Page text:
The solutions to all our problems may be buried in PDFs that nobody reads by Christopher Ingraham.
From the post:
What if someone had already figured out the answers to the world’s most pressing policy problems, but those solutions were buried deep in a PDF, somewhere nobody will ever read them?
According to a recent report by the World Bank, that scenario is not so far-fetched. The bank is one of those high-minded organizations — Washington is full of them — that release hundreds, maybe thousands, of reports a year on policy issues big and small. Many of these reports are long and highly technical, and just about all of them get released to the world as a PDF report posted to the organization’s Web site.
The World Bank recently decided to ask an important question: Is anyone actually reading these things? They dug into their Web site traffic data and came to the following conclusions: Nearly one-third of their PDF reports had never been downloaded, not even once. Another 40 percent of their reports had been downloaded fewer than 100 times. Only 13 percent had seen more than 250 downloads in their lifetimes. Since most World Bank reports have a stated objective of informing public debate or government policy, this seems like a pretty lousy track record.
I’m not so sure that the PDF format, annoying as it can be, lies at the heart of non-reading of World Bank reports.
Consider Rose Eveleth’s recent (2014) Academics Write Papers Arguing Over How Many People Read (And Cite) Their Papers.
There are a lot of scientific papers out there. One estimate puts the count at 1.8 million articles published each year, in about 28,000 journals. Who actually reads those papers? According to one 2007 study, not many people: half of academic papers are read only by their authors and journal editors, the study’s authors write.
But not all academics accept that they have an audience of three. There’s a heated dispute around academic readership and citation—enough that there have been studies about reading studies going back for more than two decades.
In the 2007 study, the authors introduce their topic by noting that “as many as 50% of papers are never read by anyone other than their authors, referees and journal editors.” They also claim that 90 percent of papers published are never cited. Some academics are unsurprised by these numbers. “I distinctly remember focusing not so much on the hyper-specific nature of these research topics, but how it must feel as an academic to spend so much time on a topic so far on the periphery of human interest,” writes Aaron Gordon at Pacific Standard. “Academia’s incentive structure is such that it’s better to publish something than nothing,” he explains, even if that something is only read by you and your reviewers.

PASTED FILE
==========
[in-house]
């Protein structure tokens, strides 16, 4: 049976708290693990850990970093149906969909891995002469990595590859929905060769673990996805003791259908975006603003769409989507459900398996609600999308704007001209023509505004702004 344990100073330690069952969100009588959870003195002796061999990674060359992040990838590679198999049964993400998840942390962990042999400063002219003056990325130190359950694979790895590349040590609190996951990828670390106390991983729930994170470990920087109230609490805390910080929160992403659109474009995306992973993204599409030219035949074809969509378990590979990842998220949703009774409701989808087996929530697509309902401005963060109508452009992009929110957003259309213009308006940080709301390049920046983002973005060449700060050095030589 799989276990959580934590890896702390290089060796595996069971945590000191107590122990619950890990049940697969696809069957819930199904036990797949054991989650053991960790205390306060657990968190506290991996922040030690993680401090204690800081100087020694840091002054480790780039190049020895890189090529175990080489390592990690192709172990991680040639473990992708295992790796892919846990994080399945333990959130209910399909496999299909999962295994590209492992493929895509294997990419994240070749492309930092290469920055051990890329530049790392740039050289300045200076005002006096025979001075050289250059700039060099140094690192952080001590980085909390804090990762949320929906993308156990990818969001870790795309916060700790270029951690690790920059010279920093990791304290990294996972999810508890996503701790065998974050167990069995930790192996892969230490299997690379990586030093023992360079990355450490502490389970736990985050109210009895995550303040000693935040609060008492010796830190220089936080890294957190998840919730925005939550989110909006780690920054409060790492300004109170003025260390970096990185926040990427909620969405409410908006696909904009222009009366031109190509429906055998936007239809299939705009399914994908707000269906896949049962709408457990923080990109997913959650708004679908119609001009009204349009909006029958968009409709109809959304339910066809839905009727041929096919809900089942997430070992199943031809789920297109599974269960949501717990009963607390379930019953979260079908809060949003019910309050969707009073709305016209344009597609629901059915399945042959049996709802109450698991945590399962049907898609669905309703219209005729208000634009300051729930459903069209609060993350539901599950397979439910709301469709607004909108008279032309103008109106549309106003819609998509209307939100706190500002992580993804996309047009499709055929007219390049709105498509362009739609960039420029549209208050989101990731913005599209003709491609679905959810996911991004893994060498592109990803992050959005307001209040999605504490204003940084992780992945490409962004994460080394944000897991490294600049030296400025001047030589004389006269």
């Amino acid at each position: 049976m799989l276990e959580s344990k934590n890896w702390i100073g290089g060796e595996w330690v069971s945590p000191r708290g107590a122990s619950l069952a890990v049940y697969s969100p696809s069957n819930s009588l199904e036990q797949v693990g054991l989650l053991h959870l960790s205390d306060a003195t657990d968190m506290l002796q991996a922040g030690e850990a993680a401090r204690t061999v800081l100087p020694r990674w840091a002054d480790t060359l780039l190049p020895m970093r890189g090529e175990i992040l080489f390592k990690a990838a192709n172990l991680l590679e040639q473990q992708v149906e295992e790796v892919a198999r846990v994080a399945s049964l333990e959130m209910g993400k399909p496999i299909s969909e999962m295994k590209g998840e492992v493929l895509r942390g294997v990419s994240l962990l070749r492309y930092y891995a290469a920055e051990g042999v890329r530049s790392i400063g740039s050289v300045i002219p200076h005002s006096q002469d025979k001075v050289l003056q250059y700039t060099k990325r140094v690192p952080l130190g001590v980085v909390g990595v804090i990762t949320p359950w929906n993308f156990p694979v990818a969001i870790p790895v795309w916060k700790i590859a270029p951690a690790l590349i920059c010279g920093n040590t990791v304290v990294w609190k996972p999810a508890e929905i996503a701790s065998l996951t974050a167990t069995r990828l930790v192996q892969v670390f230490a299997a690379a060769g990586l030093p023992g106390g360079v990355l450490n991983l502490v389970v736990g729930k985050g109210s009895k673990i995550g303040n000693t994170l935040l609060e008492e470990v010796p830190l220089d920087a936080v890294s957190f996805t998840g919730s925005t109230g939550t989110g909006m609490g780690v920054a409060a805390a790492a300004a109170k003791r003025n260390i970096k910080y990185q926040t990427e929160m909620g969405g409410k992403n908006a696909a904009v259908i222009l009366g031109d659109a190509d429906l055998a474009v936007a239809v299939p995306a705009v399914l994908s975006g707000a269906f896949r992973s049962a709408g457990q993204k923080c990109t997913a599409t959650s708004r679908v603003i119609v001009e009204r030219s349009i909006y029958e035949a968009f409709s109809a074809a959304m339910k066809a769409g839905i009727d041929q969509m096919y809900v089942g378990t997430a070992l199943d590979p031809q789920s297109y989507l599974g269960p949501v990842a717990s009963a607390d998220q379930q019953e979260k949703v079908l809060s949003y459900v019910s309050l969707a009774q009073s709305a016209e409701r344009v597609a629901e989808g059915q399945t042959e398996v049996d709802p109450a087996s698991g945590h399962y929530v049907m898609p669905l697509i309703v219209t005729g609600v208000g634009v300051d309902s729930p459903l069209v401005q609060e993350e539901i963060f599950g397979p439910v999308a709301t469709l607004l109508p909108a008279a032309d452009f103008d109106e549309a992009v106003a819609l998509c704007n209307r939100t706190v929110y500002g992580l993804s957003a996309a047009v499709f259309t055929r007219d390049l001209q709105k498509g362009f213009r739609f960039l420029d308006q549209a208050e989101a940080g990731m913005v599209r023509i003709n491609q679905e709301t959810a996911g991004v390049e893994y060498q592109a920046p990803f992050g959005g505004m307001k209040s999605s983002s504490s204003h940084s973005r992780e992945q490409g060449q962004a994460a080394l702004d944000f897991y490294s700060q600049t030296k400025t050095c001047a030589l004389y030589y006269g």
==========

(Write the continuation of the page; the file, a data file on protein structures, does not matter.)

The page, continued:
Fifty (50%) of papers have an audience of three? Being mindful these aren’t papers from the World Bank but papers spread across a range of disciplines.
Before you decide that PDF format is the issue or that academic journal articles aren’t read, you need to consider other evidence from sources such as: Measuring Total Reading of Journal, Donald W. King, Carol Tenopir, and, Michael Clarke, D-Lib Magazine, October 2006, Volume 12 Number 10, ISSN 1082-9873.
King, Tenopir, and, Clarke write in part:
The Myth of Low Use of Journal Articles
A myth that journal articles are read infrequently persisted over a number of decades (see, for example, Williams 1975, Lancaster 1978, Schauder 1994, Odlyzko 1996). In fact, early on this misconception led to a series of studies funded by the National Science Foundation (NSF) in the 1960s and 1970s to seek alternatives to traditional print journals, which were considered by many to be a huge waste of paper. The basis for this belief was generally twofold. First, many considered citation counts to be the principal indicator of reading articles, and studies showed that articles averaged about 10 to 20 citations to them (a number that has steadily grown over the past 25 years). Counts of citations to articles tend to be highly skewed with a few articles having a large number of citations and many with few or even no citation to them. This led to the perception that articles were read infrequently or simply not at all.
King, Tenopir, and, Clarke make a convincing case that “readership” for an article is a more complex question than checking download statistics.
Let’s say that the question of usage/reading of reports/articles is open to debate. Depending on who you ask, some measures are thought to be better than others.
But there is a common factor that all of these studies ignore: Usage, however you define it, is based on article or paper level access.
What if instead of looking for an appropriate World Bank PDF (or other format) file, I could search for the data used in such a file? Or the analysis of some particular data that is listed in a file? I may or may not be interested in the article as a whole.
An author’s arrangement of data and their commentary on it is one presentation of data, shouldn’t we divorce access to the data from reading it through the lens of the author?
If we want greater re-use of experimental, financial, survey and other data, then let’s stop burying it in an author’s presentation, whether delivered as print, PDF, or some other format.
I first saw this in a tweet by Duncan Hull.